I've decided to get serious about photography, camera recommendations?

Discussion in 'Digital Photography' started by iBookG4user, Jul 18, 2007.

  1. iBookG4user macrumors 604

    iBookG4user

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    #1
    I've really been toying with the idea of getting into photography lately and I've decided that I'd like to get serious about it. When I go to college I've decided to minor in photography and I need to start building up my portfolio. I can't do that with my camera that I have right now (a crappy Aiptek camcorder that I got for $100), so I'd like to buy a dSLR so I can get some nice shots. I should be getting about $550 within the month and when I get my paycheck on the 1st, I can add about $100 to the dSLR fund. So that'll be about $650 if I wait until August 1st to buy.

    From what I've researched so far, I've found that the Nikon D40 seems to be a really good camera that is about my price range. But, I thought I'd come to MacRumors to get some expert opinions on it. I'm not set on one brand or another, I just want to get the best picture for the price. The $650 will have to cover both the camera and the lenses, so a Camera that comes with good lenses would be best. Thanks in advance for help!
     
  2. siurpeeman macrumors 603

    siurpeeman

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    #2
    maybe you could take a class about photography first before deciding on a camera to buy. you might have a better idea of what you want afterward. just a suggestion.
     
  3. iBookG4user thread starter macrumors 604

    iBookG4user

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    #3
    Well, I need to have my portfolio finished by the middle of August. That's when I'm going to the East Coast to look at the colleges I'm considering and doing the interview to show off my portfolio. So I really don't have the time to do that and then get the camera and then start building up my portfolio.
     
  4. Lovesong macrumors 65816

    Lovesong

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    #4
    When you get into the low-end dSLR photography market, there is very little difference between the manifacturers, and what you're getting for your money. $650 will indeed buy you a D40 with a kit lens. It will also buy you either a Pentax 100D, or an Olympus E-500 with a 2 lens kit. The Nikon allows for the most expansion, in that while the D40 has no autofocus motor, when you get into Nikon, and if you get serious about it, you will have access to the most lenses and more bodies, should you choose to upgrade eventually. The Olympus is likely to be the easiest of the three to get into the SLR world, as you will have all the lenses (focal length-wise) you will need for a while, and the anti-dust will keep you from having to learn how to clean a sensor. The Pentax is the best-built of the three, and has in-body stabilization, not that that's something to write home about, but it's there, and can be useful.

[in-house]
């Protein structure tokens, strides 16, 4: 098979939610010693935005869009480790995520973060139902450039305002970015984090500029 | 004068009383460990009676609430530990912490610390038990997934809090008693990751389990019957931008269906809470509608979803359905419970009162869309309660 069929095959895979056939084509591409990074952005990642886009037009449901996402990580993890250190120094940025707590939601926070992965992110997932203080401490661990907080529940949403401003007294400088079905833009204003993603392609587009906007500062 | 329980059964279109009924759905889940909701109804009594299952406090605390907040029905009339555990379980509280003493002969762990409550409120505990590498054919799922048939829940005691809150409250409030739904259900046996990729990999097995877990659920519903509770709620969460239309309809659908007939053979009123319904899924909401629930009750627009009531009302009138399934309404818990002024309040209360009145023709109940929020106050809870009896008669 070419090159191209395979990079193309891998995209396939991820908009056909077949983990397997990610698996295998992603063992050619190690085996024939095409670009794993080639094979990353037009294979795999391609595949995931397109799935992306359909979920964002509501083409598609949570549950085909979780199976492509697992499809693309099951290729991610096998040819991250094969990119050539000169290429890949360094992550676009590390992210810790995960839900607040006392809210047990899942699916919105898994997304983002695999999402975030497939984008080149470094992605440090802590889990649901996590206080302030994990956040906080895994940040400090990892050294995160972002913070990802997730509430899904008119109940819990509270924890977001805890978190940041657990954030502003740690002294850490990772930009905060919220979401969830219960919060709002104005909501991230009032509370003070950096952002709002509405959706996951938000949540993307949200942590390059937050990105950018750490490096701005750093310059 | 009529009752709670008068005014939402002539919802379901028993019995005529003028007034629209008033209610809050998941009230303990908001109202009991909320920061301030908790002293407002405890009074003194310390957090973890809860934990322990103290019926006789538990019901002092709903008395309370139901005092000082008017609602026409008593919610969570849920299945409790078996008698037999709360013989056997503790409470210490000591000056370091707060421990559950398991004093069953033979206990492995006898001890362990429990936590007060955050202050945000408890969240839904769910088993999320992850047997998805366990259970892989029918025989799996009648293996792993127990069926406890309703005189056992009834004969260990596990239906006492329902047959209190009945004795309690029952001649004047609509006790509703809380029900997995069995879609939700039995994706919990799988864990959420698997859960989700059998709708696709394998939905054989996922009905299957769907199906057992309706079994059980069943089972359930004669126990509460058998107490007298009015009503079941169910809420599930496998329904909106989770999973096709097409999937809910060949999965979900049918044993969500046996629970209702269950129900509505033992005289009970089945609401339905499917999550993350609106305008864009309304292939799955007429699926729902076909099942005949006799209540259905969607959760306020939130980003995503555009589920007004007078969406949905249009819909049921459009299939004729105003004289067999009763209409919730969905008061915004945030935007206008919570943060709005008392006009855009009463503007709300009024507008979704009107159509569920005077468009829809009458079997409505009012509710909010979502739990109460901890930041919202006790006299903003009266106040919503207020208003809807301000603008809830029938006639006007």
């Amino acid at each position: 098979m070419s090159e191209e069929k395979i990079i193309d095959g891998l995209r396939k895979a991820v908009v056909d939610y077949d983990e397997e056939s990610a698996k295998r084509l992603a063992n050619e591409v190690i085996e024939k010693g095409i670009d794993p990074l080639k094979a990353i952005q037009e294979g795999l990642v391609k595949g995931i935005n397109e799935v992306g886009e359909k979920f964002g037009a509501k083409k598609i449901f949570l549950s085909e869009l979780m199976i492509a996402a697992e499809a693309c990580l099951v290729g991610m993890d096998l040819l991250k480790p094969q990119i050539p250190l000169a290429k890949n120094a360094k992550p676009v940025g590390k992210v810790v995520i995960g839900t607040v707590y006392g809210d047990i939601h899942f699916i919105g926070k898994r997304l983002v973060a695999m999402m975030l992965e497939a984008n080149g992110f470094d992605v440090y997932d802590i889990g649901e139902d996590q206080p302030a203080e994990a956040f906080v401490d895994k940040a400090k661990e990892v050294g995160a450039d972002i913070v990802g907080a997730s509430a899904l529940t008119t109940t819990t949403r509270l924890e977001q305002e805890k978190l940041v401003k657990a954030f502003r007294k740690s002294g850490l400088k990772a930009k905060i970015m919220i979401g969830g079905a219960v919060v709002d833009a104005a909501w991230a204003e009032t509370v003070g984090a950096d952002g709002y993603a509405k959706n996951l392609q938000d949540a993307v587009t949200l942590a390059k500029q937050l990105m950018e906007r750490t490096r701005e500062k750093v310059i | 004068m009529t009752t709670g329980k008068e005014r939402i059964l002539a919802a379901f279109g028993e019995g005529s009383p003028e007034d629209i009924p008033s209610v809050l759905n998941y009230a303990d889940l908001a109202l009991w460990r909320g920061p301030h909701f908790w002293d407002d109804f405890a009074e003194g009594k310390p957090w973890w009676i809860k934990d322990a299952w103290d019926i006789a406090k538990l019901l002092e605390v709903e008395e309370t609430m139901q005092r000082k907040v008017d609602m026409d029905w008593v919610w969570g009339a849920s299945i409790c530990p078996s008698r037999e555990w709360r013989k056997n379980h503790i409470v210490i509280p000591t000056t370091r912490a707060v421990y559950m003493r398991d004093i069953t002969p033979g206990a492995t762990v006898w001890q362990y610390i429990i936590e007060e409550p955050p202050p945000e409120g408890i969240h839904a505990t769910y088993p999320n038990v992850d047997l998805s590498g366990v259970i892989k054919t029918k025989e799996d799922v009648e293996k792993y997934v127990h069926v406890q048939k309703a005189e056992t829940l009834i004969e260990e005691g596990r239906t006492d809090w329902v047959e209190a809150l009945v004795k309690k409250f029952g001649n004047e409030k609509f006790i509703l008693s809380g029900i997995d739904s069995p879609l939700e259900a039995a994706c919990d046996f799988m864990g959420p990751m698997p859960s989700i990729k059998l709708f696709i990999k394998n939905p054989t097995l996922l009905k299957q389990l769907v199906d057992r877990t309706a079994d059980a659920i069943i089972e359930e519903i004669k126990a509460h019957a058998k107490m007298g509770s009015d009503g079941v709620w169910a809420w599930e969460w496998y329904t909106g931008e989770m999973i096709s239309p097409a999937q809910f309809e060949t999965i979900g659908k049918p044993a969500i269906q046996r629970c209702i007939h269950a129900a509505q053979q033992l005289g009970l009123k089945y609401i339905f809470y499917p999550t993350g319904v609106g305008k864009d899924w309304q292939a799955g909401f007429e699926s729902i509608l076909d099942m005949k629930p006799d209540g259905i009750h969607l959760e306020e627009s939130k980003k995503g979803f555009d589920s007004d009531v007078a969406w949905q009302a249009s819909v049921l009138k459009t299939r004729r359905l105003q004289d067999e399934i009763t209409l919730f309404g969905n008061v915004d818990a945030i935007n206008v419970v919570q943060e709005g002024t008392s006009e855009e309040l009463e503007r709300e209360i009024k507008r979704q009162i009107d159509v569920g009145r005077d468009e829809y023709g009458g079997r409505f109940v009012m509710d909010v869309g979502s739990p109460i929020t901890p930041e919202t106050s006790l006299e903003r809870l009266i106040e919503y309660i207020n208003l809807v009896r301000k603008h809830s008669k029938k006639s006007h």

One thing to consider is that if you're going to be attending school, they will MAKE you get a film camera. For that kind of money you can get a really nice body and some lenses (used for either would work- check out keh.com), and you wont have to fret about your school having you spend more money on equipment later on.
     
  5. creator2456 macrumors 68000

    creator2456

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    #5
    I have a nice Pentax SP II with most of the bells and whistles for film and I have just decided that it is time to get into the dSLR market as well. My price range is going to be around $800, so I will look into the cameras that Lovesong has suggested. Any further suggestions would be helpful as well since I am not a "serious" photographer and the more advice the better.

    This would mostly be used for personal photos along with a semi-pro approach to photo as I am a graphic design major and having your own photo catalogue is extremely helpful, so the BEST of the best isn't necessary but something that will last me a while is.